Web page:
The Financial Crisis Inquiry Commission, a panel created by Congress to look into the causes of the financial crisis, holds its first hearing today. But, as the Wall Street Journal points out, its members aren’t exactly neutral investigators:
(The panel) will begin taking sworn testimony Wednesday from the chief executives of several big Wall Street banks, including Goldman Sachs Group Inc. and J. P. Morgan Chase & Co…Business interests (are) complaining that some panel members’ ties to a major plaintiffs law firm could aid litigants seeking to sue financial firms.
The San Diego-based law firm with ties to the commission, Coughlin Stoia Geller Rudman & Robbins, has filed dozens of lawsuits against major banks since 2007, according to federal court records. A longtime lawyer with the firm, Byron Georgiou, sits on the 10-member commission. A senior commission staffer, Christopher Seefer, is on leave from his position as a partner with the law firm.
The commission chairman, former California Treasurer Phil Angelides, was a trustee of state pension funds that periodically used Coughlin Stoia’s predecessor firms in securities litigation against the likes of former telecommunications giant WorldCom, which collapsed in a massive accounting fraud that resulted in a 25-year prison term for its CEO. Mr. Angelides received about $250,000 in contributions from lawyers with the firm during his 2006 campaign for governor.
Some panel members and staffers have close ties to businesses. Vice chairman Bill Thomas, a former Republican congressman, is a government-relations adviser with a law firm that has banking clients. Peter Wallison is a fellow at the conservative American Enterprise Institute and a critic of many financial-regulation proposals. The commission employs a number of lawyers who previously worked for law firms that typically defend corporations, including banks.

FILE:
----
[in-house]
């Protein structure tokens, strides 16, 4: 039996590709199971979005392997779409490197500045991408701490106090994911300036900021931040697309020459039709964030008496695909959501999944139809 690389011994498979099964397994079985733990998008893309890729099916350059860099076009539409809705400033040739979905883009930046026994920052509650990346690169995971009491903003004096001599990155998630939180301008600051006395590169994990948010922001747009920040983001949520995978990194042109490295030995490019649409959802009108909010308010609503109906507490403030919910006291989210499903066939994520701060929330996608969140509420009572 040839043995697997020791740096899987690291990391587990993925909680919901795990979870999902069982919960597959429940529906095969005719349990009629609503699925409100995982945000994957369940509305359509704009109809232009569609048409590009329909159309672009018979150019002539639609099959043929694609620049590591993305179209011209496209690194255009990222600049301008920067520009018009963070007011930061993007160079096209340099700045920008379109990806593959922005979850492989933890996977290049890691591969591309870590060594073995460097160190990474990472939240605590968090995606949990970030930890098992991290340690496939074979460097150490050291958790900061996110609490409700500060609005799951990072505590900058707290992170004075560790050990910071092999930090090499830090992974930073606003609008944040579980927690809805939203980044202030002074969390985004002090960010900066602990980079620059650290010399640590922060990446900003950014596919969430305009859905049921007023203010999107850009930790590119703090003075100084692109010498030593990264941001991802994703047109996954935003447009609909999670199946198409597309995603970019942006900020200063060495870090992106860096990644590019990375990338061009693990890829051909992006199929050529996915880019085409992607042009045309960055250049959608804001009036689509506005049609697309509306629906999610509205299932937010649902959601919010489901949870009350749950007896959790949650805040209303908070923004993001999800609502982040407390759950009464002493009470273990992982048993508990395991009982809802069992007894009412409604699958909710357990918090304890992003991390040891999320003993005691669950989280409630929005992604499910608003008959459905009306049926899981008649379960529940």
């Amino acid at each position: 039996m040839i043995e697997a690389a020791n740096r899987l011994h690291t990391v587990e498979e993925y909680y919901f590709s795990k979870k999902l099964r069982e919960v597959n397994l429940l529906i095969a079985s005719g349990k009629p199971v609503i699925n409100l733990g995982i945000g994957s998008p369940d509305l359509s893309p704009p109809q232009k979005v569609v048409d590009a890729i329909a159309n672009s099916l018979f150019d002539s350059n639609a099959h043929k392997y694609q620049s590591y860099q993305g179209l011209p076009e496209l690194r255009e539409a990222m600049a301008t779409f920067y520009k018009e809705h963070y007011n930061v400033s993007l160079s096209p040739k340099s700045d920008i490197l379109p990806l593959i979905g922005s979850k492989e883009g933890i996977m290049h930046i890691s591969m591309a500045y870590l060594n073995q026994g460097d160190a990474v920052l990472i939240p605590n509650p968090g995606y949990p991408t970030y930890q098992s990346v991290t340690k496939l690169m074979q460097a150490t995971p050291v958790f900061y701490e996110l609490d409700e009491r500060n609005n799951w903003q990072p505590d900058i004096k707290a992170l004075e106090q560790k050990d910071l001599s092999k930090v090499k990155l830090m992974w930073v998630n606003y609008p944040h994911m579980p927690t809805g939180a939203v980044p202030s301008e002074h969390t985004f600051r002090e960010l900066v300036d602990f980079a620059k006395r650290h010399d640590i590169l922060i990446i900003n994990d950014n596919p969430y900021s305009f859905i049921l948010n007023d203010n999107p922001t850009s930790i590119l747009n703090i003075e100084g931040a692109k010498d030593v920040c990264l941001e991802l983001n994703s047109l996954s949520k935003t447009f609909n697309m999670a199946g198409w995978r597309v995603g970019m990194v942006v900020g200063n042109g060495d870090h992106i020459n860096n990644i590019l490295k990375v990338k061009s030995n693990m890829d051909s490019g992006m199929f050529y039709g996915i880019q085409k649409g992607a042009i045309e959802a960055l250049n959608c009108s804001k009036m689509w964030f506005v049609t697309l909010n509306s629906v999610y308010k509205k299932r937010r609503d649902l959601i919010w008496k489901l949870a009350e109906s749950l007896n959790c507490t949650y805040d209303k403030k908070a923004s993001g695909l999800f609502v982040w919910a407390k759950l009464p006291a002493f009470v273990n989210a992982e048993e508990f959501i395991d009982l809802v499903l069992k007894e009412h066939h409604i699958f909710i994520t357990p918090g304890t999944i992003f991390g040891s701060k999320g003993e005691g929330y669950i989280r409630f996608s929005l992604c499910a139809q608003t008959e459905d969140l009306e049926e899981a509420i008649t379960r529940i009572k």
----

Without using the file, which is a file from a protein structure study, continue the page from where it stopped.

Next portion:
CBS’ Jill Schlesinger points out that although the panel attorneys are “counterbalanced” by others on the panel, “if these guys are asking questions to the FCIC witnesses primarily to create a permanent record to be used later to sue these firms, we’re not going to get very far in the regulatory reform process.” That’s absolutely true.
Reuters is liveblogging the inquiry here.
The New York Times has a list of questions that should be asked of the bankers.
Here are photos and profiles of each of the commissioners.
Found out more at the FCIC website.